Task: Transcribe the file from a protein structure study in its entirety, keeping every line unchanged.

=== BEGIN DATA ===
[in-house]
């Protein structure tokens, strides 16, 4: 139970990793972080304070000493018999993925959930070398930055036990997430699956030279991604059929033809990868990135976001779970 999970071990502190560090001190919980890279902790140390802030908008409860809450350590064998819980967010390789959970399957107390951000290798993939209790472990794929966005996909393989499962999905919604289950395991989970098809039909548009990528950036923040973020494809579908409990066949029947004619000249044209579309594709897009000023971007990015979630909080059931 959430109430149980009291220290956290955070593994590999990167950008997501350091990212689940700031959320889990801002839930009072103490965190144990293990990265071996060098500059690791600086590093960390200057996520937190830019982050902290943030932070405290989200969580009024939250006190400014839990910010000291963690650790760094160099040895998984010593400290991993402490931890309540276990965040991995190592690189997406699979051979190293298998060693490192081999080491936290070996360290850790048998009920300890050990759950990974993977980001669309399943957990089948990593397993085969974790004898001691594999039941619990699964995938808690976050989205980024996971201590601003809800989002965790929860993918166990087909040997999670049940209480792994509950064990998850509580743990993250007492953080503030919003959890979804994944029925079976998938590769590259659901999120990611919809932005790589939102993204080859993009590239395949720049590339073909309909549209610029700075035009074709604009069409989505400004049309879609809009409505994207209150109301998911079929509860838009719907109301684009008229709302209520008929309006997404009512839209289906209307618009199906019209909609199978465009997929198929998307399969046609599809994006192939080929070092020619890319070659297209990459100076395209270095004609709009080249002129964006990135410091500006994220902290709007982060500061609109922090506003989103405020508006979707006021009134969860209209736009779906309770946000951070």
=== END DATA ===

[in-house]
């Protein structure tokens, strides 16, 4: 139970990793972080304070000493018999993925959930070398930055036990997430699956030279991604059929033809990868990135976001779970 999970071990502190560090001190919980890279902790140390802030908008409860809450350590064998819980967010390789959970399957107390951000290798993939209790472990794929966005996909393989499962999905919604289950395991989970098809039909548009990528950036923040973020494809579908409990066949029947004619000249044209579309594709897009000023971007990015979630909080059931 959430109430149980009291220290956290955070593994590999990167950008997501350091990212689940700031959320889990801002839930009072103490965190144990293990990265071996060098500059690791600086590093960390200057996520937190830019982050902290943030932070405290989200969580009024939250006190400014839990910010000291963690650790760094160099040895998984010593400290991993402490931890309540276990965040991995190592690189997406699979051979190293298998060693490192081999080491936290070996360290850790048998009920300890050990759950990974993977980001669309399943957990089948990593397993085969974790004898001691594999039941619990699964995938808690976050989205980024996971201590601003809800989002965790929860993918166990087909040997999670049940209480792994509950064990998850509580743990993250007492953080503030919003959890979804994944029925079976998938590769590259659901999120990611919809932005790589939102993204080859993009590239395949720049590339073909309909549209610029700075035009074709604009069409989505400004049309879609809009409505994207209150109301998911079929509860838009719907109301684009008229709302209520008929309006997404009512839209289906209307618009199906019209909609199978465009997929198929998307399969046609599809994006192939080929070092020619890319070659297209990459100076395209270095004609709009080249002129964006990135410091500006994220902290709007982060500061609109922090506003989103405020508006979707006021009134969860209209736009779906309770946000951070």